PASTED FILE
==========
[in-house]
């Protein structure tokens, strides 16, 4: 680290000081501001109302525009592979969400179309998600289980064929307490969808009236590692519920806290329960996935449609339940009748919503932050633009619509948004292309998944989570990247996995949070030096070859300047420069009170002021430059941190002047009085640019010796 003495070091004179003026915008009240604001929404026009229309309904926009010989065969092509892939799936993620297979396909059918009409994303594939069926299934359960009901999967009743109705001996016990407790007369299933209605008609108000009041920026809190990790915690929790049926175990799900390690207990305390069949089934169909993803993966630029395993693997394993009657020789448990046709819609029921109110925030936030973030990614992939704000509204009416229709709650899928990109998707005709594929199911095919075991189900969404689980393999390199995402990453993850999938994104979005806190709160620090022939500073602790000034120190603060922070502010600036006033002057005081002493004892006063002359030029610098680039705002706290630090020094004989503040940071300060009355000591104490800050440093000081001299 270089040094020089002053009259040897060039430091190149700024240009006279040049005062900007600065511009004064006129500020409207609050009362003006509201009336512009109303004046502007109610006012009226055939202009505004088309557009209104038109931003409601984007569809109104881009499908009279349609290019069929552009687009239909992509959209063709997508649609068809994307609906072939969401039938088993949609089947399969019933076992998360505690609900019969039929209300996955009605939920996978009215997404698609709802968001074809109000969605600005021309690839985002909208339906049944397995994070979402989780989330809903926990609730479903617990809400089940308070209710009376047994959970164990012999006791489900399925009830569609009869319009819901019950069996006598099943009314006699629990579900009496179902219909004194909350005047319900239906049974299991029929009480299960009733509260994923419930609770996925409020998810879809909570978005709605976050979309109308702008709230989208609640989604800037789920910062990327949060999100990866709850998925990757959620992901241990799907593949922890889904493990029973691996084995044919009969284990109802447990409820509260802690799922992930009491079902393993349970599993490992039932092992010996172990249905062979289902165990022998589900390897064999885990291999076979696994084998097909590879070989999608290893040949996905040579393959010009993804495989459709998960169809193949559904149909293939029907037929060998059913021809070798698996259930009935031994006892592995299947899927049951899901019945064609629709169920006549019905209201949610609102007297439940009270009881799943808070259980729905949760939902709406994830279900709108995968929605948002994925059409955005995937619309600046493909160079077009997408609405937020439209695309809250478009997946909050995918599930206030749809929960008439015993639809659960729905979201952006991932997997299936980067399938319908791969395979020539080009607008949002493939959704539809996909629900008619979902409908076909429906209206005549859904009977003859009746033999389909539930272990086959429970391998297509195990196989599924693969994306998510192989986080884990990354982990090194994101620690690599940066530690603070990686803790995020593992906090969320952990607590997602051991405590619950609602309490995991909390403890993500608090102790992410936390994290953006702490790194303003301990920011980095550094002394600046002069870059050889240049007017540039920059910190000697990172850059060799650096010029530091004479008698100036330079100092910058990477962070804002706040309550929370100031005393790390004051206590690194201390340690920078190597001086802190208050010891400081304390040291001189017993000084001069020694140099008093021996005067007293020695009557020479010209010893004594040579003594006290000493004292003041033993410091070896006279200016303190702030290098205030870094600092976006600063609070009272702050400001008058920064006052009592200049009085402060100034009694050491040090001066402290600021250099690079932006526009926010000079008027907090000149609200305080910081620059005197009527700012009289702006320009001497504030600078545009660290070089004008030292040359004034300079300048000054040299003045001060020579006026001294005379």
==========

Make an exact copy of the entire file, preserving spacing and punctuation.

[in-house]
């Protein structure tokens, strides 16, 4: 680290000081501001109302525009592979969400179309998600289980064929307490969808009236590692519920806290329960996935449609339940009748919503932050633009619509948004292309998944989570990247996995949070030096070859300047420069009170002021430059941190002047009085640019010796 003495070091004179003026915008009240604001929404026009229309309904926009010989065969092509892939799936993620297979396909059918009409994303594939069926299934359960009901999967009743109705001996016990407790007369299933209605008609108000009041920026809190990790915690929790049926175990799900390690207990305390069949089934169909993803993966630029395993693997394993009657020789448990046709819609029921109110925030936030973030990614992939704000509204009416229709709650899928990109998707005709594929199911095919075991189900969404689980393999390199995402990453993850999938994104979005806190709160620090022939500073602790000034120190603060922070502010600036006033002057005081002493004892006063002359030029610098680039705002706290630090020094004989503040940071300060009355000591104490800050440093000081001299 270089040094020089002053009259040897060039430091190149700024240009006279040049005062900007600065511009004064006129500020409207609050009362003006509201009336512009109303004046502007109610006012009226055939202009505004088309557009209104038109931003409601984007569809109104881009499908009279349609290019069929552009687009239909992509959209063709997508649609068809994307609906072939969401039938088993949609089947399969019933076992998360505690609900019969039929209300996955009605939920996978009215997404698609709802968001074809109000969605600005021309690839985002909208339906049944397995994070979402989780989330809903926990609730479903617990809400089940308070209710009376047994959970164990012999006791489900399925009830569609009869319009819901019950069996006598099943009314006699629990579900009496179902219909004194909350005047319900239906049974299991029929009480299960009733509260994923419930609770996925409020998810879809909570978005709605976050979309109308702008709230989208609640989604800037789920910062990327949060999100990866709850998925990757959620992901241990799907593949922890889904493990029973691996084995044919009969284990109802447990409820509260802690799922992930009491079902393993349970599993490992039932092992010996172990249905062979289902165990022998589900390897064999885990291999076979696994084998097909590879070989999608290893040949996905040579393959010009993804495989459709998960169809193949559904149909293939029907037929060998059913021809070798698996259930009935031994006892592995299947899927049951899901019945064609629709169920006549019905209201949610609102007297439940009270009881799943808070259980729905949760939902709406994830279900709108995968929605948002994925059409955005995937619309600046493909160079077009997408609405937020439209695309809250478009997946909050995918599930206030749809929960008439015993639809659960729905979201952006991932997997299936980067399938319908791969395979020539080009607008949002493939959704539809996909629900008619979902409908076909429906209206005549859904009977003859009746033999389909539930272990086959429970391998297509195990196989599924693969994306998510192989986080884990990354982990090194994101620690690599940066530690603070990686803790995020593992906090969320952990607590997602051991405590619950609602309490995991909390403890993500608090102790992410936390994290953006702490790194303003301990920011980095550094002394600046002069870059050889240049007017540039920059910190000697990172850059060799650096010029530091004479008698100036330079100092910058990477962070804002706040309550929370100031005393790390004051206590690194201390340690920078190597001086802190208050010891400081304390040291001189017993000084001069020694140099008093021996005067007293020695009557020479010209010893004594040579003594006290000493004292003041033993410091070896006279200016303190702030290098205030870094600092976006600063609070009272702050400001008058920064006052009592200049009085402060100034009694050491040090001066402290600021250099690079932006526009926010000079008027907090000149609200305080910081620059005197009527700012009289702006320009001497504030600078545009660290070089004008030292040359004034300079300048000054040299003045001060020579006026001294005379």